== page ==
Tuesday, April 22, 2014

Easter weekend & surgery update

This past weekend was a busy one. The little dragons came to my work to attend their first ever Easter Egg Hunt - which was fantastic. 


They were up bright and early with me and helped us get a head start on things. As always, the staff and residents at Harvard Square loved seeing the babies and they couldn't believe how much they've grown. 


They enjoyed coloring, exploring, playing with plastic eggs, and of course the egg hunt itself. Maisie's fast and furious with getting around now- she's so quick that if  I'm not careful, she's out the door or around the corner in no time. I was lucky to have lots of extra hands and eyes on Saturday! James of course, is obsessed with anything resembling a ball. So, for him the eggs worked and he threw Easter eggs all around the building and chased them as far as we would let him. Another fun game James figured out was "explode an egg" where James would throw the plastic egg filled with candy at full force on the concrete and watch or explode into a dozen pieces. The other children were not amused but James was thrilled! He's got two strong arms and crazy muscles to prove it. 



On Sunday we relaxed in the morning and went to visit GGP in the afternoon. Jimmy's whole family minus a few aunties away at college were there and so it was very busy. The little dragons had lots of fun playing and eating, and were as cute as could be.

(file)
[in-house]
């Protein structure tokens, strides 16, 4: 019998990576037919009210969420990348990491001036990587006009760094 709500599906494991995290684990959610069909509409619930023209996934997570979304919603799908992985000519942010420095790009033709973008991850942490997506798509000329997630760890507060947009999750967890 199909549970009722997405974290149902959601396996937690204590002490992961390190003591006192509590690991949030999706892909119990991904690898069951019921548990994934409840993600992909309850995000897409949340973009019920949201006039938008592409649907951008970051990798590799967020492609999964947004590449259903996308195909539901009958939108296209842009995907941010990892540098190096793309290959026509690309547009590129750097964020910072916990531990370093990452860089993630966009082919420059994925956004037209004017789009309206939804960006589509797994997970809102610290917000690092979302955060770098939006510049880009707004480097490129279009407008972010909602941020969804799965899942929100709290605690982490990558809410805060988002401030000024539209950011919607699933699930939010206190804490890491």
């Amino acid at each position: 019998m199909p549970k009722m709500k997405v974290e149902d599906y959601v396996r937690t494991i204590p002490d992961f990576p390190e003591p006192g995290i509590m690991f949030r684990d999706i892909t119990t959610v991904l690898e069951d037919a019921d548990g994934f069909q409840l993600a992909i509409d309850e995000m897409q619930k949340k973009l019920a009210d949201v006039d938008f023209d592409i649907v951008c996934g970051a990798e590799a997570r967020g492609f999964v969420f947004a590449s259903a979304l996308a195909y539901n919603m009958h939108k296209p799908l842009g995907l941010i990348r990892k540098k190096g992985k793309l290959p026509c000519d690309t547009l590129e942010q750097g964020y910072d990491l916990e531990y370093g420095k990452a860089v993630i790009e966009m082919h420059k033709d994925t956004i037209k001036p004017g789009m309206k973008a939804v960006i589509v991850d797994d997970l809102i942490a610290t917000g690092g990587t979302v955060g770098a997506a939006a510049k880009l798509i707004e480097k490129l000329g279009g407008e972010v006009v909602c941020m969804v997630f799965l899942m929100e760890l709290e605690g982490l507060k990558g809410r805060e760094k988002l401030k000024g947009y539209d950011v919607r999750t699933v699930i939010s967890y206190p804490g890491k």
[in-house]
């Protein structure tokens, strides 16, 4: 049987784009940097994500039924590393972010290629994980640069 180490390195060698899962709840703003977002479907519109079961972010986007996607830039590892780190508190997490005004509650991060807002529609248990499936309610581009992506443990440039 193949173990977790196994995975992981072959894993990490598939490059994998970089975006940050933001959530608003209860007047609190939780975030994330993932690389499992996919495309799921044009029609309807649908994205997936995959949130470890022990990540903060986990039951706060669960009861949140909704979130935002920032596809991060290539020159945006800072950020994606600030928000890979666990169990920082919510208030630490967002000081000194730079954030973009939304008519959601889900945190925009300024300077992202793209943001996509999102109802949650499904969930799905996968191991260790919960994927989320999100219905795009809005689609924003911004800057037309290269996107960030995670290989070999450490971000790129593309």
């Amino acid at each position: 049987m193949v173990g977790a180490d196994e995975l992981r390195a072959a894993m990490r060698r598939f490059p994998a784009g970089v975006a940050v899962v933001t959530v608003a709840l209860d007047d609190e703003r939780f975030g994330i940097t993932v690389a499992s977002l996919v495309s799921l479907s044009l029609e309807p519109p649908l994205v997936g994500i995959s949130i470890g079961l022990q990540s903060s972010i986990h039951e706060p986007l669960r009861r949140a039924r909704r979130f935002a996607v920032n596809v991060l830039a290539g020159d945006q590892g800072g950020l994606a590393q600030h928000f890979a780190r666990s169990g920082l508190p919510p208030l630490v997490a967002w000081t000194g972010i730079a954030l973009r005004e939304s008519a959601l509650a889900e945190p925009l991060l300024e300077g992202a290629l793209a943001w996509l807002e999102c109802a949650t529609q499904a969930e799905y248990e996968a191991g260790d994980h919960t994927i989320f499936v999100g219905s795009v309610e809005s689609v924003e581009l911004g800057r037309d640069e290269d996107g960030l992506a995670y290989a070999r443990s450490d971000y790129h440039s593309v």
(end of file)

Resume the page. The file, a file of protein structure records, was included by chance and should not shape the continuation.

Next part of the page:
***
James's upcoming surgery is on the minds of so many people. We are thankful that everyone is thinking of us and keeping his well being in mind. 

It might be helpful for me to clarify a couple of things about the surgery. 

1. The tethered cord release is more routine. The arachnoid cyst removal is more complicated. 

2. What is an arachnoid cyst? Would it be better to leave it alone?

An arachnoid cyst is a cyst that forms on the surface of the brain or spinal cord. It is filled with cerebrospinal fluid and covered with cerebrospinal matter and collagen cells. It is a congenital disorder that most often begins in infancy; it is most likely related to James's Intraventricular hemorrhage (IVH) that he experienced in the days after birth. 

The image directly below shows an example of how James's extradural arachnoid cysts formed, a progession of sorts. The bottom image is what his cysts look like today - the only exception being that James has five vertebrae that are impacted. 

If his cyst looked like the middle or top images we may have waited to operate. However, his cysts are pushing on his spinal cord and the vertebrae and presumably impacting James's movement and flexibility. 

3. Will it come back?
Our neurosurgeon doesn't believe so, but only time will tell. 

No comments:

Post a Comment